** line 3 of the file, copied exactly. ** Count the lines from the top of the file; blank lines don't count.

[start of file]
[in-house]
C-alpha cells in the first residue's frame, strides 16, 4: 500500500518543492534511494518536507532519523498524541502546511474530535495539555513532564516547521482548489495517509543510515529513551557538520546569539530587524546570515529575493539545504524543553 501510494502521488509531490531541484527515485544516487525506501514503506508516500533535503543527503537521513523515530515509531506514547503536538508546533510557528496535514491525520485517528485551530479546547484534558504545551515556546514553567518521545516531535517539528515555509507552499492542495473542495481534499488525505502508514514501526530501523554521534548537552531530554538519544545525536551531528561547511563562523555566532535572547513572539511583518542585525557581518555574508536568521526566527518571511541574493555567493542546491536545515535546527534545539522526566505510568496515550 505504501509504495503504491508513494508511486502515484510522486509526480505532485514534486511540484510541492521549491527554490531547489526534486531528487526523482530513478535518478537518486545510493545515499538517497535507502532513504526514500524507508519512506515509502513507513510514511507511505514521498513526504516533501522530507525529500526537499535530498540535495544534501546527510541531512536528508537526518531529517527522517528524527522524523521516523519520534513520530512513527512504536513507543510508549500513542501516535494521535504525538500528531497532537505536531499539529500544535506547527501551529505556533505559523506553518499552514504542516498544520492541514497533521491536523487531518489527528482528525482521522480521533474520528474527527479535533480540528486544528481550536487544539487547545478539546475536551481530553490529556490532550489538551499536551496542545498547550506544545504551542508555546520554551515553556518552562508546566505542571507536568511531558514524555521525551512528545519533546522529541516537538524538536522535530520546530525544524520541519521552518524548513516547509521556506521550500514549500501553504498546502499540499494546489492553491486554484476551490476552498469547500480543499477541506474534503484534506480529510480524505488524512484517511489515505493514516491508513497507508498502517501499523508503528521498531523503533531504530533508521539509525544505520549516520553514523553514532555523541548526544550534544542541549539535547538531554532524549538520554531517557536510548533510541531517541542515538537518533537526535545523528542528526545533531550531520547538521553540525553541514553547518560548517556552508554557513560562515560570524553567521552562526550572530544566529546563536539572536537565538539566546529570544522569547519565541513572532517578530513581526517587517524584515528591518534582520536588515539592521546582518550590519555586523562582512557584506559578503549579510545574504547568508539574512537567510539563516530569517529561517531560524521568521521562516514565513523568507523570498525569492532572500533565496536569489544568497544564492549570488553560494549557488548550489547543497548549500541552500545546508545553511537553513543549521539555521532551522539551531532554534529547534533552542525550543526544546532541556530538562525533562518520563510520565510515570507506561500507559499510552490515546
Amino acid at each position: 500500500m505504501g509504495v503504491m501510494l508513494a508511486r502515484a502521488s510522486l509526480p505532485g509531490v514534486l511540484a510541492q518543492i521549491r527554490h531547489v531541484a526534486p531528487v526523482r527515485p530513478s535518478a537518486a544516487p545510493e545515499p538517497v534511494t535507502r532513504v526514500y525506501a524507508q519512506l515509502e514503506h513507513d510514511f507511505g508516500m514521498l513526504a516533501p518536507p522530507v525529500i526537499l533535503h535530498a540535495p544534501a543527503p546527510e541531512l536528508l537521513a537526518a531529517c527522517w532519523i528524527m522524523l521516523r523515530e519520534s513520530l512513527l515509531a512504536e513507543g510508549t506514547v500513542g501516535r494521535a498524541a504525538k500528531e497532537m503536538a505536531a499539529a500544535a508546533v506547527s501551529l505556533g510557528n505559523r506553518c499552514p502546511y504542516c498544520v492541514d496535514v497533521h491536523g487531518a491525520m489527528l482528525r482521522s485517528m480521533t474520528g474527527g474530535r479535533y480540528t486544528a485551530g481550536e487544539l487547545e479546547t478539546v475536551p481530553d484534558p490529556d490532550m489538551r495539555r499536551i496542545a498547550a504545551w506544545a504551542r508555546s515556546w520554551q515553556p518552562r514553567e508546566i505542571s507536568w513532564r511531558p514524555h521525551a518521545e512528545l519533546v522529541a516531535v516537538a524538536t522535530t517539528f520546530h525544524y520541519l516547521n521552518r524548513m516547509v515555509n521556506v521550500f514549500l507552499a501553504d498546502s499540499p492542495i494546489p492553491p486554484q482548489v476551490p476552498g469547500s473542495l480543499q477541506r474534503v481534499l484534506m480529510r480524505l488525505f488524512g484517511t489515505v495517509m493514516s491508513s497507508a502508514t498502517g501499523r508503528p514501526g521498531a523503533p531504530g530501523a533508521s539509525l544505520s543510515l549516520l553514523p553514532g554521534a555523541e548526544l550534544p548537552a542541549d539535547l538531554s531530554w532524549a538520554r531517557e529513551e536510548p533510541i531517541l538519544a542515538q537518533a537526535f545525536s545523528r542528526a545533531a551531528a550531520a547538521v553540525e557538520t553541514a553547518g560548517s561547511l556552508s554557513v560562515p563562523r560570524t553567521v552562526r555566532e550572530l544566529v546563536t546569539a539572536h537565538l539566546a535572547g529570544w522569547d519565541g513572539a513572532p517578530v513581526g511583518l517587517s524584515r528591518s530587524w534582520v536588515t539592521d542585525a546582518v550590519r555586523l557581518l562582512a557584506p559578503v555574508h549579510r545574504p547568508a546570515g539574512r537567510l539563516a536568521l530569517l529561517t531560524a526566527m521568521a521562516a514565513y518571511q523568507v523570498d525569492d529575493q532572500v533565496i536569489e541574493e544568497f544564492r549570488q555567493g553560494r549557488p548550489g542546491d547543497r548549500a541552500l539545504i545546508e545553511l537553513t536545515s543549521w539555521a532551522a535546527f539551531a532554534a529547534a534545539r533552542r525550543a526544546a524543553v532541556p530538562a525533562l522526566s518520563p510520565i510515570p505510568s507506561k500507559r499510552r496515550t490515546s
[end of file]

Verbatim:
Amino acid at each position: 500500500m505504501g509504495v503504491m501510494l508513494a508511486r502515484a502521488s510522486l509526480p505532485g509531490v514534486l511540484a510541492q518543492i521549491r527554490h531547489v531541484a526534486p531528487v526523482r527515485p530513478s535518478a537518486a544516487p545510493e545515499p538517497v534511494t535507502r532513504v526514500y525506501a524507508q519512506l515509502e514503506h513507513d510514511f507511505g508516500m514521498l513526504a516533501p518536507p522530507v525529500i526537499l533535503h535530498a540535495p544534501a543527503p546527510e541531512l536528508l537521513a537526518a531529517c527522517w532519523i528524527m522524523l521516523r523515530e519520534s513520530l512513527l515509531a512504536e513507543g510508549t506514547v500513542g501516535r494521535a498524541a504525538k500528531e497532537m503536538a505536531a499539529a500544535a508546533v506547527s501551529l505556533g510557528n505559523r506553518c499552514p502546511y504542516c498544520v492541514d496535514v497533521h491536523g487531518a491525520m489527528l482528525r482521522s485517528m480521533t474520528g474527527g474530535r479535533y480540528t486544528a485551530g481550536e487544539l487547545e479546547t478539546v475536551p481530553d484534558p490529556d490532550m489538551r495539555r499536551i496542545a498547550a504545551w506544545a504551542r508555546s515556546w520554551q515553556p518552562r514553567e508546566i505542571s507536568w513532564r511531558p514524555h521525551a518521545e512528545l519533546v522529541a516531535v516537538a524538536t522535530t517539528f520546530h525544524y520541519l516547521n521552518r524548513m516547509v515555509n521556506v521550500f514549500l507552499a501553504d498546502s499540499p492542495i494546489p492553491p486554484q482548489v476551490p476552498g469547500s473542495l480543499q477541506r474534503v481534499l484534506m480529510r480524505l488525505f488524512g484517511t489515505v495517509m493514516s491508513s497507508a502508514t498502517g501499523r508503528p514501526g521498531a523503533p531504530g530501523a533508521s539509525l544505520s543510515l549516520l553514523p553514532g554521534a555523541e548526544l550534544p548537552a542541549d539535547l538531554s531530554w532524549a538520554r531517557e529513551e536510548p533510541i531517541l538519544a542515538q537518533a537526535f545525536s545523528r542528526a545533531a551531528a550531520a547538521v553540525e557538520t553541514a553547518g560548517s561547511l556552508s554557513v560562515p563562523r560570524t553567521v552562526r555566532e550572530l544566529v546563536t546569539a539572536h537565538l539566546a535572547g529570544w522569547d519565541g513572539a513572532p517578530v513581526g511583518l517587517s524584515r528591518s530587524w534582520v536588515t539592521d542585525a546582518v550590519r555586523l557581518l562582512a557584506p559578503v555574508h549579510r545574504p547568508a546570515g539574512r537567510l539563516a536568521l530569517l529561517t531560524a526566527m521568521a521562516a514565513y518571511q523568507v523570498d525569492d529575493q532572500v533565496i536569489e541574493e544568497f544564492r549570488q555567493g553560494r549557488p548550489g542546491d547543497r548549500a541552500l539545504i545546508e545553511l537553513t536545515s543549521w539555521a532551522a535546527f539551531a532554534a529547534a534545539r533552542r525550543a526544546a524543553v532541556p530538562a525533562l522526566s518520563p510520565i510515570p505510568s507506561k500507559r499510552r496515550t490515546s